Saturday, November 22, 2008

PODCAST: MARS 11/08 - Jake Adams; Fluid Dynamics For The Reef Aquarium

I had the opportunity to hear Jake Adams (coralidea & fishidea) present his college studies on the importance of flow in the aquarium for the third time last night at the Marine Aquarist Roundtable of Sacramento's November meeting. The other times I heard this talk was at MAX (Marine Aquarium Expo) and Reef-a-palooza, both at the Orange County Fairgrounds, 2008. And not to be too judgmental about the other location, it sure was nice to hear Jake's presentation in an environment that was not so loud and distracting.
There was a lot of buzz going around the MARS website and their Reef Central hosted forum about Jake's upcoming presentation and over 70 of the 115 club members showed up to listen to his wisdom. He really laid it down and presented qualified proof that aquarium flow is vitally important to the growth and success of a reef aquarium.

To hear Jake's talk click HERE and use the link in the player bar in the upper right.

To download and save to your computer, click HERE and use the links on the left of the page to save the zip file.

Here is a link to an Advanced Aquarist Online Magazine article that shows many of the graphs that Jake speaks about in this presentation.

Jake will be speaking again tomorrow, November 23, 2008 at the Bay Area Marine Aquarium Conference (BAYMAC) in San Jose, organized by Gresham Hendee.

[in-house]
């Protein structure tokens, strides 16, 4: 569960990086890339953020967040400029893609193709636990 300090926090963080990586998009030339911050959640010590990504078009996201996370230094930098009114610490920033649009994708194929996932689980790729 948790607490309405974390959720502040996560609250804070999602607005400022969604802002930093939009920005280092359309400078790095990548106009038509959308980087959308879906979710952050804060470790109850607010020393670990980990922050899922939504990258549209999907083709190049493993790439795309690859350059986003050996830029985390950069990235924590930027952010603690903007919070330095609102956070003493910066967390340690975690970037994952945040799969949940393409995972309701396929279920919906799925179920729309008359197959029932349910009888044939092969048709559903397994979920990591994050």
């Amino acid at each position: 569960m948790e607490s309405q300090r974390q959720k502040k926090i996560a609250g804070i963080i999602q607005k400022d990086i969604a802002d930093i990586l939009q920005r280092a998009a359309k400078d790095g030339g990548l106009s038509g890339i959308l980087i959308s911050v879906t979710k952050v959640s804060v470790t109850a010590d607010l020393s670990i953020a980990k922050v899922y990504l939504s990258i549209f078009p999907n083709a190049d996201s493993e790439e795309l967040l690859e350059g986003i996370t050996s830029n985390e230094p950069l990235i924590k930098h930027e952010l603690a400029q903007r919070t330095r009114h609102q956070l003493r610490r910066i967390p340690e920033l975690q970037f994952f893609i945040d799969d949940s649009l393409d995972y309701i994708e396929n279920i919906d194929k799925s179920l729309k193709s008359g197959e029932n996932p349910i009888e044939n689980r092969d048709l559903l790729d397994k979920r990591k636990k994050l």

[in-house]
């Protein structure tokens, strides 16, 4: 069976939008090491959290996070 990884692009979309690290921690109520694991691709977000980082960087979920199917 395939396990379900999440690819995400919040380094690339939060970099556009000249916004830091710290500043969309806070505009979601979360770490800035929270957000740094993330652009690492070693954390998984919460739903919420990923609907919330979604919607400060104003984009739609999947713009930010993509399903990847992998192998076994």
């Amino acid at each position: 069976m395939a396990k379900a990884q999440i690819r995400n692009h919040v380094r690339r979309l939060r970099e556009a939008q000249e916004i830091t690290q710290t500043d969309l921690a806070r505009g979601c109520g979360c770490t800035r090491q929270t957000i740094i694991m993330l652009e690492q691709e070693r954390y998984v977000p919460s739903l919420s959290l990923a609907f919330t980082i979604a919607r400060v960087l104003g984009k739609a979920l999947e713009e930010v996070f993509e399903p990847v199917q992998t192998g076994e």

Wednesday, November 05, 2008

Harlequin Shrimp: A Nuisance Controller

Without a doubt the Harlequin Shrimp is one of the most fascinating animals available to reef enthusiasts. The Harlequin is also called the "Painted Dancing Shrimp". But what comes with such beauty is the all so common high maintenance requirements. The Harlequin Shrimp is a full time preyer. And the only thing they will eat are starfish. I recently purchased a pair of Harlequins to maintain a recent out burst of Asterinas rubens stars in the Barton Memorial Hospital's Family Physician Office reef tank. The Asterinas are a common nuisance in reef aquariums.

The Harlequin Shrimp like aquariums that are moderately lit. Dining on echinoderms, primarily starfish, it may also pick at urchins. Will eat most Linckia species, the Harlequin shrimp tends to leave Fromia sp. alone unless it is very hungry and it`s the only type of starfish in the tank. Keeping several starfish in the tank will enable a careful Harlequin shrimp to tend to it`s `herd` and only eat the starfish bit by bit. This enables the starfish to go free and heal as the Harlequin selects a different seastar.